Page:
Does President Obama not understand the superciliousness of his persistent claim that we need to figure out how to enable more people to graduate from college? If he really believes that a college degree has such salubrious effects, why does he not propose legislation that designates all citizens to ipso facto have a college degree? It could be granted in a public ceremony as soon as the candidate reaches a particular age.
Does he not understand how easy it is for institutions to graduate a huge number of graduates? Some colleges already play this game. Pay your money, and we will grant you a degree. Does his bubble of privilege make it difficult for him to realize that many students lack the preparation and perhaps the abilities to succeed in a college experience unless it is dumbed down considerably?
BUT now let's think with the President for a bit.
First, colleges need to be evaluated, and he should expect to be opposed by those who are now managing higher education. They wish to maintain the self-serving autonomy that they currently possess. No surprises there. They should be listened to only with extreme caution.
Second, the President is plugged into a central theme in the United States------colleges should fundamentally be job training venues, a pathway to rising incomes for graduates. Take that assumption away and support for the academic component of higher education withers.
Those of us who see education as a trampoline for lifelong learning are living in a dream world. Have any of you seen any evidence that this trampoline is anything but a myth for the vast bulk of those who attend even the most elite of colleges? Do any of you know of any evidence for example that more than 20% of the electorate either understand or determine their votes by evaluating the arguments surrounding the major issues that are debated day after day by the wonks among us? Even for that 20%, I see no reason prima facie to think that college attendance is somehow related to the size of that truly dismal proportion. More than 90% of parents now say they want their children to attend college; almost 7 out of 10 high school graduates dutifully follow their parents' desires. This huge proportion of college degree aspirants has never indicated the motivation to live the examined life, but to an unfortunate extent college faculty still often organize the college experience as if a good job, whatever that term may mean, is simply a secondary concern of college students.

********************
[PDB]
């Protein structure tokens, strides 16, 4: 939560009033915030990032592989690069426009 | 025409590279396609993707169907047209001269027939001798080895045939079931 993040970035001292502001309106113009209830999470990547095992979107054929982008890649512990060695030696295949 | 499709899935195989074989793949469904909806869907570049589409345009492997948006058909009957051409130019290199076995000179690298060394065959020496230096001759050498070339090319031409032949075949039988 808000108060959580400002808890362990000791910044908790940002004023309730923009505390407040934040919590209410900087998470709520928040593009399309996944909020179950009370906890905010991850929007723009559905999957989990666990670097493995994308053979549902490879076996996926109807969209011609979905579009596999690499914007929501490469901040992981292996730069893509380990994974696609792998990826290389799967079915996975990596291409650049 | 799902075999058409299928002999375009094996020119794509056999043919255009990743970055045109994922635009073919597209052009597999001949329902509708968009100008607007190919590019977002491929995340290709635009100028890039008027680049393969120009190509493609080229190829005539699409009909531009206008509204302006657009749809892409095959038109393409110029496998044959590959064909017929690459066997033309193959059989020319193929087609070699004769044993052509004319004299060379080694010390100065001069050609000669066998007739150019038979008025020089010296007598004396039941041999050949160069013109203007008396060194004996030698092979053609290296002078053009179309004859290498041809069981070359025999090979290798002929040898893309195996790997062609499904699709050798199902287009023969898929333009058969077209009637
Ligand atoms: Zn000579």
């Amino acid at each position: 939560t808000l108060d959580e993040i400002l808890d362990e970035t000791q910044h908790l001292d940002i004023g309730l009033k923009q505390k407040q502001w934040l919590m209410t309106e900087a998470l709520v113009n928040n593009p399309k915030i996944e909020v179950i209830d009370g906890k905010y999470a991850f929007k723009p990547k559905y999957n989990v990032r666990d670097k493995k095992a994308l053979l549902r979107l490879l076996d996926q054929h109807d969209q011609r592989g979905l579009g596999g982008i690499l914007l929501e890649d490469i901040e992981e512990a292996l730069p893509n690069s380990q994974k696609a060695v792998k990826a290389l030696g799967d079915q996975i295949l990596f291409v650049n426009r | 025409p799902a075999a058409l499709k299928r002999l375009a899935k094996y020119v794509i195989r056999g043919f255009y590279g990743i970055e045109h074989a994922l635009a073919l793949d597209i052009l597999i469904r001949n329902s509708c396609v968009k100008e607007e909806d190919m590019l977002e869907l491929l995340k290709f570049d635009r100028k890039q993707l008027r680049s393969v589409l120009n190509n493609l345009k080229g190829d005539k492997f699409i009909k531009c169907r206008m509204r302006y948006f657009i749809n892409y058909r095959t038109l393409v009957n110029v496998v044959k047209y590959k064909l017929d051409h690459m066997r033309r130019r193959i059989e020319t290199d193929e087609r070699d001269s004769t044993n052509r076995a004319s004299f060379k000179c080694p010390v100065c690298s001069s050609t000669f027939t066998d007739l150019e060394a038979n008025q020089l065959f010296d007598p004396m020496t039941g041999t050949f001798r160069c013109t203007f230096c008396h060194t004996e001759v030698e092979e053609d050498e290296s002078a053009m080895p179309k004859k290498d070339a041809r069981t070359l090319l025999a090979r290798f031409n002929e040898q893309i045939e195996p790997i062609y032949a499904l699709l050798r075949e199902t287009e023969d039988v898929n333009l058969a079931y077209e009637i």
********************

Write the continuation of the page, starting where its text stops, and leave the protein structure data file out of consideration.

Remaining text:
Third, the President makes a telling point when he says that colleges should not be subsidized unless they are meeting the goals of those who subsidize them. I find it very difficult to disagree. What audaciousness higher education has had in telling the taxpayer---"Trust us. We know what we are doing." Yes, you certainly do; you did exactly what we would expect a lightly regulated group of professionals to do. Thomas Frank's indictment of academic capitalism is brilliant; I only wish those inside higher education would consider the wisdom of his critique.